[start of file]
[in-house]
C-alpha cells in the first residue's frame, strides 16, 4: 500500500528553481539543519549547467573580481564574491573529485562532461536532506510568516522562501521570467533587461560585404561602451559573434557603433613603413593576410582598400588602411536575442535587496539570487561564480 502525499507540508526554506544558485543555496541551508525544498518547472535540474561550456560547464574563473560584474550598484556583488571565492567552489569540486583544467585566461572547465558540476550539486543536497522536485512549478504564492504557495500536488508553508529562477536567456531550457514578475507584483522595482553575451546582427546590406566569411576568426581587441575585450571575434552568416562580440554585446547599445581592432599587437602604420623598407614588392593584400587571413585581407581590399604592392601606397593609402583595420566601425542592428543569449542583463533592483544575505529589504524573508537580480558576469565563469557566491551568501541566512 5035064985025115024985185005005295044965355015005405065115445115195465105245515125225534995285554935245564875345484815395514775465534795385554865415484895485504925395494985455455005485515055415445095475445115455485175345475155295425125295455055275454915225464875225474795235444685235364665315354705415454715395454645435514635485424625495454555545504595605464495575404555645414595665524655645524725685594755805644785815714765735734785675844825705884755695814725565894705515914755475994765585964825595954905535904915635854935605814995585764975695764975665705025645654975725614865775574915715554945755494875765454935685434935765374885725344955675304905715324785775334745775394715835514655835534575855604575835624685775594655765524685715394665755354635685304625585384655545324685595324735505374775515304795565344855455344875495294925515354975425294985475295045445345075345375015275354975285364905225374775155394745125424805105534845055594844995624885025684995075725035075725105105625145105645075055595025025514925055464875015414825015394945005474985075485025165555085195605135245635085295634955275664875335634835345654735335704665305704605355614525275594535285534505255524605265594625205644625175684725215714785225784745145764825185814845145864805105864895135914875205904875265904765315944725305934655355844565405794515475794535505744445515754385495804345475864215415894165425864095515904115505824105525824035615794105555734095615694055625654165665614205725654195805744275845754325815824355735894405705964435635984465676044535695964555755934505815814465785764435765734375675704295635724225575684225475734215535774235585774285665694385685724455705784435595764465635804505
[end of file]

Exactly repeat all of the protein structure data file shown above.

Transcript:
[in-house]
C-alpha cells in the first residue's frame, strides 16, 4: 500500500528553481539543519549547467573580481564574491573529485562532461536532506510568516522562501521570467533587461560585404561602451559573434557603433613603413593576410582598400588602411536575442535587496539570487561564480 502525499507540508526554506544558485543555496541551508525544498518547472535540474561550456560547464574563473560584474550598484556583488571565492567552489569540486583544467585566461572547465558540476550539486543536497522536485512549478504564492504557495500536488508553508529562477536567456531550457514578475507584483522595482553575451546582427546590406566569411576568426581587441575585450571575434552568416562580440554585446547599445581592432599587437602604420623598407614588392593584400587571413585581407581590399604592392601606397593609402583595420566601425542592428543569449542583463533592483544575505529589504524573508537580480558576469565563469557566491551568501541566512 5035064985025115024985185005005295044965355015005405065115445115195465105245515125225534995285554935245564875345484815395514775465534795385554865415484895485504925395494985455455005485515055415445095475445115455485175345475155295425125295455055275454915225464875225474795235444685235364665315354705415454715395454645435514635485424625495454555545504595605464495575404555645414595665524655645524725685594755805644785815714765735734785675844825705884755695814725565894705515914755475994765585964825595954905535904915635854935605814995585764975695764975665705025645654975725614865775574915715554945755494875765454935685434935765374885725344955675304905715324785775334745775394715835514655835534575855604575835624685775594655765524685715394665755354635685304625585384655545324685595324735505374775515304795565344855455344875495294925515354975425294985475295045445345075345375015275354975285364905225374775155394745125424805105534845055594844995624885025684995075725035075725105105625145105645075055595025025514925055464875015414825015394945005474985075485025165555085195605135245635085295634955275664875335634835345654735335704665305704605355614525275594535285534505255524605265594625205644625175684725215714785225784745145764825185814845145864805105864895135914875205904875265904765315944725305934655355844565405794515475794535505744445515754385495804345475864215415894165425864095515904115505824105525824035615794105555734095615694055625654165665614205725654195805744275845754325815824355735894405705964435635984465676044535695964555755934505815814465785764435765734375675704295635724225575684225475734215535774235585774285665694385685724455705784435595764465635804505